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Old 10-17-2012, 06:23 PM   #1
Very Gabby LCF Member!!!
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Join Date: Jul 2011
Location: Central Texas
Posts: 4,404
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Stats: 199.6/182/150
WOE: Atkins 4/09; CNS/Ultra LC 4/16
Start Date: 4/21/09 Height 5'5", Age 67
New England Boiled (GF) Beef

I made New England Boiled Beef for dinner tonight, but for the very first time using grass-fed beef. Man, it was undoubtedly the very best pot of this I have EVER made! I'm really liking this grass-fed beef! I got my first order recently. It just seems to make everything BETTER!

This is one of my husband’s all-time favorite dinners. The very first time he ever had it was at Brennan’s , down in the French Quarter in New Orleans many, many years ago. We hadn't been married very long then and I had never tried to cook this dish. He simply fell in love with it! He’s not very fond of cabbage, but absolutely loves it cooked in a pot of beef stock like this, as it picks up the beef taste. Using grass-fed beef for this for the very first time tonight, made this the very best boiled beef dinner I have ever made! I used a small chuck arm roast that was fairly small, about 2 lbs. total, with a medium marrow bone in it. The meat literally fell apart taking it out of the pot, it was so fork-tender. No knife required! The wonderful stock, after our meal, was placed in jars and frozen for soups and other uses. I don’t like to cook my vegetables to death in this boiled dinner, so I like to simmer my meat for an hour or two, until completely done, before adding the veggies. The vegetables only simmer in the stock for about 20-30 minutes, just until tender, depending of course on how large I cut them up. This way the veggies don’t disintegrate in the stock and lose their vibrant color. AS it is nearly impossible to calculate the per serving counts for this as that will vary on the size of the meat portion and veggies, but I have attempted to do so basing it on a 5 oz. portion of meat and the specified portions of veggies. Since the classic New England Boiled Beef vegetables are usually higher-carb veggies, this dish is fairly high in carbs. You can cut the carbs by about 12 net carbs by skipping the ˝ small potato listed and shown above, subbing in either red radishes or turnips. This dish is better saved to AFTER INDUCTION, since it is so carb-y. But I would add that it is a very nutritious dinner indeed. Check out the stats on this one! It is definitely suitable for a Paleo-Primal lifestyle.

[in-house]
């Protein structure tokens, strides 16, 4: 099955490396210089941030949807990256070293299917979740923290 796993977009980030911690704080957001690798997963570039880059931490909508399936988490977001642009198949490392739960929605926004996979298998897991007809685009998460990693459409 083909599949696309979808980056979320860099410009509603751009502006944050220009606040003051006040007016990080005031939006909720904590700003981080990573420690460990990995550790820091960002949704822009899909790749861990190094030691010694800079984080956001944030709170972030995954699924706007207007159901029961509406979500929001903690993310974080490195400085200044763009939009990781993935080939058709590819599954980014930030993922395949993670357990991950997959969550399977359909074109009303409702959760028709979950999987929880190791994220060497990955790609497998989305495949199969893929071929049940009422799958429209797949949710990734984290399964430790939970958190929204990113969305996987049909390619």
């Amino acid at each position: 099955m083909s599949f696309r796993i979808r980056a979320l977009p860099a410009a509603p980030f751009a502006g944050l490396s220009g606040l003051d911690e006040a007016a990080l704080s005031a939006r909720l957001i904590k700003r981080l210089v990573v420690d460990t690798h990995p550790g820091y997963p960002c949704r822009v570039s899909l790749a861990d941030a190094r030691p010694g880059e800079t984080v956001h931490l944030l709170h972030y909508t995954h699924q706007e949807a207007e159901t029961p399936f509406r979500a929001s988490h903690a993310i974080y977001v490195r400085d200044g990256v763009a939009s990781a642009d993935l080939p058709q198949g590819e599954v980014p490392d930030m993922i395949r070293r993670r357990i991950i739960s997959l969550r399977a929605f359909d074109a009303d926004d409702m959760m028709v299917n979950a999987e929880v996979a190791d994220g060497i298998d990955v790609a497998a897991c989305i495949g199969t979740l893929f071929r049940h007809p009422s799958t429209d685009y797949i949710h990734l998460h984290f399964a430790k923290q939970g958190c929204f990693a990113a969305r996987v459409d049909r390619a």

2 lb. small grass-fed beef roast (should serve 5 people after bone removed)
2 T. olive oil
3 large 8″ carrots
1 large onion
3 small red potatoes
20 oz. green cabbage, cut in 5 wedges
10-12 black peppercorns
Sea salt (optional)

DIRECTIONS: Heat olive oil over high heat in large stew pot. If you wish to speed up cooking, I recommend cutting roast in half. Brown meat well on all sides in the hot oil. When well-browned, cover with water enough to cover 1″ above the meat. When it comes to a boil, lower heat so that it is just simmering. Add peppercorns, cover and cook low about 1-2 hours or until done and pretty tender. While the meat is cooking, cut your veggies. Cut the carrots into large 1-2″ pieces. Cut the potatoes into halves. Cut the onion into 5 wedges. And finally, cut five 4 oz. wedges off your head of cabbage. When the meat is done, place the carrots, potato, onion around the meat. I like to lay the cabbage on top of everything, so it really steams and doesn’t overcook. That way you can dip whole wedges of cabbage onto each plate for a nicer visual appeal. If there is not enough stock to half cover all veggies, add a little more water to the pot. Bring to a boil again, lower to a simmer, cover and cook about 20 minutes, just until potatoes and carrots are just done but not getting mushy. Serve at once. This is great served with your favorite low-carb rolls and butter.

NUTRITIONAL INFO: Makes 5 servings (5 oz. meat each). Each serving contains:

377 calories
13.1 g fat
30.0 g carbs, 6.1 g fiber, 23.9 g. NET CARBS
35.4 g protein
162 mg sodium
1273 mg potassium
44% RDA Vitamin A, 80% B6, 111 B12, 73% C, 12% E, 9% calcium, 37% iron, 24% magnesium, 24% manganese, 64% niacin, 58% phosphorous67% selenium, 31% riboflavin, 107% zinc
My recipe website: http://buttoni.wordpress.com/
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